Two of the below groups, Eastside Women’s Group and Single Women’s Group, were recently formed and after November, a decision will be made by the two groups to continue, add new members, or move on. Although the below Transition Peer Groups are closed now, TTN is committed to helping members form additional groups to explore the same or other issues.

Writers Group

The Writers Group is presenting at the TTN meeting on November 18th. Please see the November meeting announcement for more information. The next Writers regular meeting is on December 6th. Our group is closed and capped at ten. We encourage other TTN members to start a second group, if interested. One of our members would be happy to attend a meeting to help you get started. Please contact Anna Crooks at

Fact Gatherers Group

This group has reached its limit of 10 members. Contact Mary Greenlee at for the next meeting date.

Eastside Women’s Group

This new transition peer group is closed to new members. Please contact Donna Owen at for the next meeting date.

Single Women’s Group

This new transition peer group is closed to new members. Please contact Paula Harer at for next meeting date.

Welcome New Members!

If you are a new member and would like to introduce yourself through the Newsletter, please contact Mary Hiland at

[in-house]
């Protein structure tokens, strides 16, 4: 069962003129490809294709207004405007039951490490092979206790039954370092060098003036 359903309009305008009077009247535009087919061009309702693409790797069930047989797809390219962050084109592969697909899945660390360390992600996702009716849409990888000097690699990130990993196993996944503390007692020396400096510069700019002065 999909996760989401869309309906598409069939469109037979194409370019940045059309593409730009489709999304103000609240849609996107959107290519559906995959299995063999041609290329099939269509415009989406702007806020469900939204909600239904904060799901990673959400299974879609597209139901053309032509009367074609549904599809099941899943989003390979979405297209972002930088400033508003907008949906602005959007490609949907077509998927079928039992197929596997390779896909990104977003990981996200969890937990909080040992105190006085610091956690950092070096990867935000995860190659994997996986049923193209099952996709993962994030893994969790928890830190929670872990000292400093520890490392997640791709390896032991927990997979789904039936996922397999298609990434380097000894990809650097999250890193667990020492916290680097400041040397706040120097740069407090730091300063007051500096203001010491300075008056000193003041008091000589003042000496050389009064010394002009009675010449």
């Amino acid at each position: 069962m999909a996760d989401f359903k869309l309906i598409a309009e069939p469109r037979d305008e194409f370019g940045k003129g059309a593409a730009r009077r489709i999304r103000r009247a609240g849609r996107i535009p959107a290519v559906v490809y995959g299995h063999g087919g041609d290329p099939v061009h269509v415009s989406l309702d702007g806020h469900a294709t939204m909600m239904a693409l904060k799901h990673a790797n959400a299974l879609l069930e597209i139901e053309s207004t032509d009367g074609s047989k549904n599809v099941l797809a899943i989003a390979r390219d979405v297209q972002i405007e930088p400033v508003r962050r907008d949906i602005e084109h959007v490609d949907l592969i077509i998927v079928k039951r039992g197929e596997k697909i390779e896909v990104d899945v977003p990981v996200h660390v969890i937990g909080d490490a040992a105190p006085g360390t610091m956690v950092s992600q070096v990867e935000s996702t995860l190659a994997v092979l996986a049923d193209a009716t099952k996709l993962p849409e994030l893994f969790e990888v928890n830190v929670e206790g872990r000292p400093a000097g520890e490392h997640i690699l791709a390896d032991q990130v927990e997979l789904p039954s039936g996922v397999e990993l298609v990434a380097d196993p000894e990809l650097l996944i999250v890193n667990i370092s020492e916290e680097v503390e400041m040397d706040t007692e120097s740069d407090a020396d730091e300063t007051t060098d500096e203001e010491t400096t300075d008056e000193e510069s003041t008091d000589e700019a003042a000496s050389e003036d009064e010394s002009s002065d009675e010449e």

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October 16, 2019
Hold the Date for our Annual Members-Only Holiday Potluck Party



See below for Directions and What to Bring.



What to Bring:
     Last Name starts with A-L - bring an appetizer
     Last Name starts with M-Z - bring a dessert

Directions:  From I-270 take the 33 West exit to Avery Rd.  Turn left on Avery, going South on Avery.  Pass the light at Woerner Temple, turn right at Cramers Crossing, turn right on the second street, Bennington.  The Clubhouse will be in front of you.

Register Now!
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September 26, 2019
Welcome New Members

Ellen Soltow

Ellen Soltow is relatively new to Columbus. After a 30-year career as an analyst for U. S. Congress in Washington, D.C., she decided to retire to Columbus, because “It’s a medium size city, and it has a lot to offer.” She is originally from Athens, Ohio and earned her degrees from Ohio University, University of Illinois, and Ohio State University. She has two children, a daughter in Athens and a son here in Columbus.  

Ellen moved here two years ago without knowing anyone and admits it’s a challenge to make new friends after retirement, because, “When you work, you have that anchor” for your social life. After working at H&R Block for a year, she took retirement more seriously and started looking for ways to make friends and acquaintances. She met Heather Gross, another new member through a Meet-Up group. So you might say we got a “two for one” in new members. Ellen is interested in joining our new Singles Group, our new Eastside Women, and our Movie and Theater Group.